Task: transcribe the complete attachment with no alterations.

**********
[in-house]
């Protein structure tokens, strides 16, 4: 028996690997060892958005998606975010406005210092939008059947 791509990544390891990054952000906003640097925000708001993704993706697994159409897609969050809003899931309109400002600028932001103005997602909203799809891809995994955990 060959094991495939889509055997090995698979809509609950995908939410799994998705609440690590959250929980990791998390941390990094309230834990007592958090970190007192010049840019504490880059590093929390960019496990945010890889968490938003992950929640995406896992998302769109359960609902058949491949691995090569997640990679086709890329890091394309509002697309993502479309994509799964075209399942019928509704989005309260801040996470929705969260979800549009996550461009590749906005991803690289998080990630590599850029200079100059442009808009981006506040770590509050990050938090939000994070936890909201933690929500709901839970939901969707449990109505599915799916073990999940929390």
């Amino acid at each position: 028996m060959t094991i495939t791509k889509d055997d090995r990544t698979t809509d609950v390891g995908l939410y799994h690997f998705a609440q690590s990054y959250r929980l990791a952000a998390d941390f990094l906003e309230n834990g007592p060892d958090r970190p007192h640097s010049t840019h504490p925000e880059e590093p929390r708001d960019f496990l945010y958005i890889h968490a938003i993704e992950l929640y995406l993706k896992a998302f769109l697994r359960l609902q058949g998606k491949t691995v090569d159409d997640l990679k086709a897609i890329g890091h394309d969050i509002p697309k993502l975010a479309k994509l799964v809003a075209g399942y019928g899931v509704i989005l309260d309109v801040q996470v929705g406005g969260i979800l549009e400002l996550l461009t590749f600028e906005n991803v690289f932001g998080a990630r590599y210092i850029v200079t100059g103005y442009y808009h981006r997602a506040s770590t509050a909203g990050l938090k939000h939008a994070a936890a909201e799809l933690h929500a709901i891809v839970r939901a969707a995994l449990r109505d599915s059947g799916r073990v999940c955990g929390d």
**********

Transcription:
[in-house]
């Protein structure tokens, strides 16, 4: 028996690997060892958005998606975010406005210092939008059947 791509990544390891990054952000906003640097925000708001993704993706697994159409897609969050809003899931309109400002600028932001103005997602909203799809891809995994955990 060959094991495939889509055997090995698979809509609950995908939410799994998705609440690590959250929980990791998390941390990094309230834990007592958090970190007192010049840019504490880059590093929390960019496990945010890889968490938003992950929640995406896992998302769109359960609902058949491949691995090569997640990679086709890329890091394309509002697309993502479309994509799964075209399942019928509704989005309260801040996470929705969260979800549009996550461009590749906005991803690289998080990630590599850029200079100059442009808009981006506040770590509050990050938090939000994070936890909201933690929500709901839970939901969707449990109505599915799916073990999940929390």
């Amino acid at each position: 028996m060959t094991i495939t791509k889509d055997d090995r990544t698979t809509d609950v390891g995908l939410y799994h690997f998705a609440q690590s990054y959250r929980l990791a952000a998390d941390f990094l906003e309230n834990g007592p060892d958090r970190p007192h640097s010049t840019h504490p925000e880059e590093p929390r708001d960019f496990l945010y958005i890889h968490a938003i993704e992950l929640y995406l993706k896992a998302f769109l697994r359960l609902q058949g998606k491949t691995v090569d159409d997640l990679k086709a897609i890329g890091h394309d969050i509002p697309k993502l975010a479309k994509l799964v809003a075209g399942y019928g899931v509704i989005l309260d309109v801040q996470v929705g406005g969260i979800l549009e400002l996550l461009t590749f600028e906005n991803v690289f932001g998080a990630r590599y210092i850029v200079t100059g103005y442009y808009h981006r997602a506040s770590t509050a909203g990050l938090k939000h939008a994070a936890a909201e799809l933690h929500a709901i891809v839970r939901a969707a995994l449990r109505d599915s059947g799916r073990v999940c955990g929390d």